At an occupational therapy appointment in Chicago, a therapist wrapped colorful wrist and ankle weights on a four-year-old girl with pigtails. The patient had been diagnosed with Attention-Deficit/Hyperactivity Disorder (ADHD) as well as Sensory Processing Disorder (SPD). The weight bands helped her have a better sense of her body as she worked on coordination tasks.
SPD is an umbrella term used to describe a person’s difficulties in processing sensory information. For some people, SPD can mean they have a hard time sensing the size of a room or if other people are too close. For others with SPD, lights, sounds or touches can be painfully overwhelming. Some estimates suggest as many as 15 percent of the population has a form of SPD.
SPD is currently a controversial condition, and the American Psychiatric Association’s Diagnostic and Statistical Manual of Mental Disorders, Fifth Edition (DSM-5) does not recognize it. But some practitioners argue SPD exists and deserves formal recognition.
For people with SPD, their brains form an inappropriate response to sensory messages. Often, the person experiences a heightened response that makes an overhead light feel like a spotlight or a ringing telephone sound like a blaring horn.
There are three types of behaviors associated with SPD. A person with the first kind, sensory modulation disorder, struggles to respond appropriately to sensory messages. Many have a heightened response, although researchers have identified that some people experience the opposite and have a muted reaction.
The second type, sensory-based motor disorder, affects how a person moves or plans their movements. The patient with the pigtails, for example, had trouble gripping items with her hand, which meant she tired easily while writing or coloring.
With the third type, sensory discrimination disorder, a person struggles to see variation in their sensory input. There are eight subtypes related to visual, auditory, tactile, taste, smell, movement and balance, body positioning and inner body sensations.
Researchers began studying SPD in the 1960s, and considered it a theory as to how the brain processed sensory messages and then regulated behavior. Medical care practitioners continue to debate SPD, and the divide is disciplinary. On one side, occupational therapists say they see it in their patients. On the other side, some pediatricians say SPD is not a real disorder.
Different diagnostic manuals reflect the divide on SPD. Although SPD is included in major diagnostic manuals such as The Diagnostic Classification of Mental Health and Development Disorders of Infancy and Early Childhood, a leading pediatric group isn’t convinced.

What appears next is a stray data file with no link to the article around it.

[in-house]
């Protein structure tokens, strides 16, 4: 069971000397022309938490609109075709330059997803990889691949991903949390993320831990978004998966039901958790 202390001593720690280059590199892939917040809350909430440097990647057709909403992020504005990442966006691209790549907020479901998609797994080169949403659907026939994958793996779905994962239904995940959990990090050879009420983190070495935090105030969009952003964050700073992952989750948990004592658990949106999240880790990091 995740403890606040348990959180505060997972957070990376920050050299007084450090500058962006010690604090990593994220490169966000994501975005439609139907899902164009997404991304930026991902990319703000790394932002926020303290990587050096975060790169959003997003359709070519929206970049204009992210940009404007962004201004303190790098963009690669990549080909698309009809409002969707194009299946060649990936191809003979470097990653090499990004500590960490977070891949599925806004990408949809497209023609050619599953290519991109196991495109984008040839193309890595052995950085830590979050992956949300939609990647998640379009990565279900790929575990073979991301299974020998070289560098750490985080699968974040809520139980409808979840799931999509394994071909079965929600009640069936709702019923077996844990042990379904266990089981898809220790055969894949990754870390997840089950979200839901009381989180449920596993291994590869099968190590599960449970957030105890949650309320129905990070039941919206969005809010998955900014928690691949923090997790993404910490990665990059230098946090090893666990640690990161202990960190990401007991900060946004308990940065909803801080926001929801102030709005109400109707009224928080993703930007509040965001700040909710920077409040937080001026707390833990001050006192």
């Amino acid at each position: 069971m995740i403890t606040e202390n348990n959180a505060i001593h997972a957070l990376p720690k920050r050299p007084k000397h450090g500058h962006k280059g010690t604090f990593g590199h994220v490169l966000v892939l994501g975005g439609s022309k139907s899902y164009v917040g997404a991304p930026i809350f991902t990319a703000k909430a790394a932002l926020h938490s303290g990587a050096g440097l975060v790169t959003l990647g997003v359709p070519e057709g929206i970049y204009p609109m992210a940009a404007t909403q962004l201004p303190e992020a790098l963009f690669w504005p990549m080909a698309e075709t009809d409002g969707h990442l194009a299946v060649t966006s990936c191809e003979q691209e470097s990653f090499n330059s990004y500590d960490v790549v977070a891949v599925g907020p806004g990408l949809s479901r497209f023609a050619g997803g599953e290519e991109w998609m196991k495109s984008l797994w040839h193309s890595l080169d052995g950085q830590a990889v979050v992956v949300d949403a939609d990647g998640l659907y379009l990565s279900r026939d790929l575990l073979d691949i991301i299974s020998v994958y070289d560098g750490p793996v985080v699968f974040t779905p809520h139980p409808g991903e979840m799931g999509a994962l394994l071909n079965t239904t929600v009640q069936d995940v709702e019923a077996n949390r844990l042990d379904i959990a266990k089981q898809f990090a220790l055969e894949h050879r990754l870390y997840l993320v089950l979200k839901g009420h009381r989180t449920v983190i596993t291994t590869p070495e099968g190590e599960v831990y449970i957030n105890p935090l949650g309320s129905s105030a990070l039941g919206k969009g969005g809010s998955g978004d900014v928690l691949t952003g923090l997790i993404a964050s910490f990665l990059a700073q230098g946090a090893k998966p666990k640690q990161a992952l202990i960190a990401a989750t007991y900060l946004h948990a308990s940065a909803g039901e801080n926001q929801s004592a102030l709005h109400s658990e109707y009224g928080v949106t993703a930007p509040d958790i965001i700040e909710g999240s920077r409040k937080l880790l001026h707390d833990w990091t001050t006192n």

In 2012, the American Academy of Pediatrics made a strong statement against SPD. In a policy statement in the journal Pediatrics, the group cautioned against SPD diagnoses that were not tied to other conditions such as ADHD or autism. They called SPD a theory and said research had yet to prove whether SPD resulted from a disorder of the neural pathways or if deficits were indicative of another condition.
The following year, the DSM-5 did not recognize SPD in its updated edition and said more peer-reviewed studies were needed. Since then, researchers have learned more about which conditions are commonly associated with SPD. They are also learning more about the brains of people with SPD and how they might function differently.
In 2013, a study published in NeuroImage: Clinical used diffusion tensor imaging (DTI), a type of magnetic resonance imaging (MRI) to look at the brains of 16 boys, ages eight to 11, who were diagnosed with SPD. They matched the boys’ images with boys without SPD, who were of the same age and IQ level.
The DTI revealed the boys with SPD had abnormal posterior white matter microstructure in comparison to the boys without SPD. Because the posterior cerebral white matter microstructure is connected to sensory behavior, the authors concluded they might use it as a biomarker in the future for diagnosing SPD.
A follow-up study in the journal Neurology compared white matter connectivity between boys with SPD, autism as well as a control group. The researchers found the boys with SPD and autism had similar abnormal connectivity in their sensory processing pathways, but only boys with autism showed abnormal connectivity in the pathways associated with social and emotional processing. The results supported assertions that it is possible to have SPD, but not autism, and experts shouldn’t automatically associate the two conditions.
Currently, as many as 90 percent of people with autism also have SPD, and it is present in as many as 60 percent of ADHD cases. Further brain imaging research might help scientists prove to leaders in the medical community that SPD is a distinct condition worthy of its own diagnostic criteria.